A food bank is a non-profit organization that uses the excess food that society produces to feed the needy. Food banks recover food free of charge from the food industry, retail stores and through donations from food aid programs and individuals. This food is then distributed to charitable organizations and social services that support people in need.
Food banks serve to fight against food waste, hunger and poverty. This not only helps people in need but also provides valuable environmental and social benefits.
Food banks represent the desire of society to take care of its least fortunate members and operate based on the principals of donation and sharing. There are four pillars of food banks:
• Food Security -The objectives of food banks are reducing food waste and the harmful environmental consequences of food waste and providing food aid to families in need. Food banks fight against waste and surplus food by recovering:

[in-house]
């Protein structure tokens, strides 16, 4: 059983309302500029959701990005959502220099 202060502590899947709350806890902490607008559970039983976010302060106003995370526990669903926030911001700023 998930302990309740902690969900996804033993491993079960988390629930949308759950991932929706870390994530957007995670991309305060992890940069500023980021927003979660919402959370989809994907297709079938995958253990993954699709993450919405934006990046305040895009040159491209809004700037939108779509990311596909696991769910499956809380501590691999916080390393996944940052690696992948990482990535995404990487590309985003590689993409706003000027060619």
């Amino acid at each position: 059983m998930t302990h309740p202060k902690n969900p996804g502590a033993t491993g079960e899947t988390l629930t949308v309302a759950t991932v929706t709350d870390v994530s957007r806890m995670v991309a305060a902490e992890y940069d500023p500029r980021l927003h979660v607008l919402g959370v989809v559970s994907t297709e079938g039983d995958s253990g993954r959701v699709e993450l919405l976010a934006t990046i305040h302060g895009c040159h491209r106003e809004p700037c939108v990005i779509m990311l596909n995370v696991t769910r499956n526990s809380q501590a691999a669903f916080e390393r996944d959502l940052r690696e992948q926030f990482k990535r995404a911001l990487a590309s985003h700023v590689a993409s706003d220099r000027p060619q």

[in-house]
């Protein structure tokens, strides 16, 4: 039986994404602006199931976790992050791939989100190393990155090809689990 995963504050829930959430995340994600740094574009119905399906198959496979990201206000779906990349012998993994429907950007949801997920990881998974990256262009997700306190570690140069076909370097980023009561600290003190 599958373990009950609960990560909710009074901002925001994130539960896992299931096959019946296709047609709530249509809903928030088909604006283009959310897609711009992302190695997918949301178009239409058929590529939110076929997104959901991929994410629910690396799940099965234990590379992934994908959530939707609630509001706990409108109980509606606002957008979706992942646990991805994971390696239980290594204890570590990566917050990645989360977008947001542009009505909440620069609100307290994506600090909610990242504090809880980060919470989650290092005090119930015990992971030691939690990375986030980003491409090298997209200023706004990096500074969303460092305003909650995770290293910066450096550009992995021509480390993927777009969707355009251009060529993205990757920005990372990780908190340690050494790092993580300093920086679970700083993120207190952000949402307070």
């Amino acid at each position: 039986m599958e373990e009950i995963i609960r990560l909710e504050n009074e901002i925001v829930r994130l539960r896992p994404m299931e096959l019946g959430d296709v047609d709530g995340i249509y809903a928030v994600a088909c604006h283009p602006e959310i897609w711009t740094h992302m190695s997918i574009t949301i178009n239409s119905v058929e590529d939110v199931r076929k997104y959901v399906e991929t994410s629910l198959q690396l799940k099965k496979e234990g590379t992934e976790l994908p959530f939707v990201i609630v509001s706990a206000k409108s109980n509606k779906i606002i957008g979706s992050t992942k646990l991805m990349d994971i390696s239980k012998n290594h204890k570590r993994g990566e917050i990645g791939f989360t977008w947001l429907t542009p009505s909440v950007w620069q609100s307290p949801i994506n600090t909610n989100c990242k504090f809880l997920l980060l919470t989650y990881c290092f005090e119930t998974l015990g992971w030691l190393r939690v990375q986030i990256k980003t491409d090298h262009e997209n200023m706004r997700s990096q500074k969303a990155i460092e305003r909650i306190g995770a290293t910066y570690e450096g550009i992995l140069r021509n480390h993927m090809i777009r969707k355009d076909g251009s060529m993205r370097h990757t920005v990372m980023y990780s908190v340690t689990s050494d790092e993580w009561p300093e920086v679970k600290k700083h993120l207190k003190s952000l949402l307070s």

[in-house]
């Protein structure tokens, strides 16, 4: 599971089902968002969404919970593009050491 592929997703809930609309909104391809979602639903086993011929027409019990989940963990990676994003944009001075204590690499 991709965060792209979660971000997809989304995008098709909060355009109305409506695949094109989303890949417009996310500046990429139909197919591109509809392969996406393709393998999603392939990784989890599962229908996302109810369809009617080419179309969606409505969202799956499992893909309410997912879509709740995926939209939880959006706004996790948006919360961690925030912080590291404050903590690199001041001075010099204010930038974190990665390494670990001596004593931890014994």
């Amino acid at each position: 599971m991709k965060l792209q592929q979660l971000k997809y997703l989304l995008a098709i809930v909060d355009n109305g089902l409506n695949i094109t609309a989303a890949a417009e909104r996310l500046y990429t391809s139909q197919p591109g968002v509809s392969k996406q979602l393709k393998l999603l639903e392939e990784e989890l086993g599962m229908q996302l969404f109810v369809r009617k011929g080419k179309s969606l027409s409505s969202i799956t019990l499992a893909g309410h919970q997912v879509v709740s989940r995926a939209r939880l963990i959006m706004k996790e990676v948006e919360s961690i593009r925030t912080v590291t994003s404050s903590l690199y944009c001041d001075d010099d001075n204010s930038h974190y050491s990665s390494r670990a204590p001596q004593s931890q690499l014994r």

- The agricultural surpluses
- Excessive production in the food production sector
- Acceptable food that cannot be sold in the market but can be consumed
- Food waste from restaurants and hotels
- Contributions from the public, collecting from schools and supermarkets
• Distribution – Food banks are non-profit organizations that partner with other non-profit organizations in the fight against hunger. They do not directly distribute food, but rather work with organizations that are intimately involved with people in need to ensure that the food they collect reaches the hungry.
• Operations – Food banks are non-profit organizations and operate with a minimal budget. Operations are supported by:
- Donations of materials, equipment and food
- Support of operational costs from third parties
- Voluntary participation in programs and work
• Community involvement – Food banks exist because of the desire of people to work together in the service of others and to build a more equitable society. Anyone can give a little time, skills or personal benefits.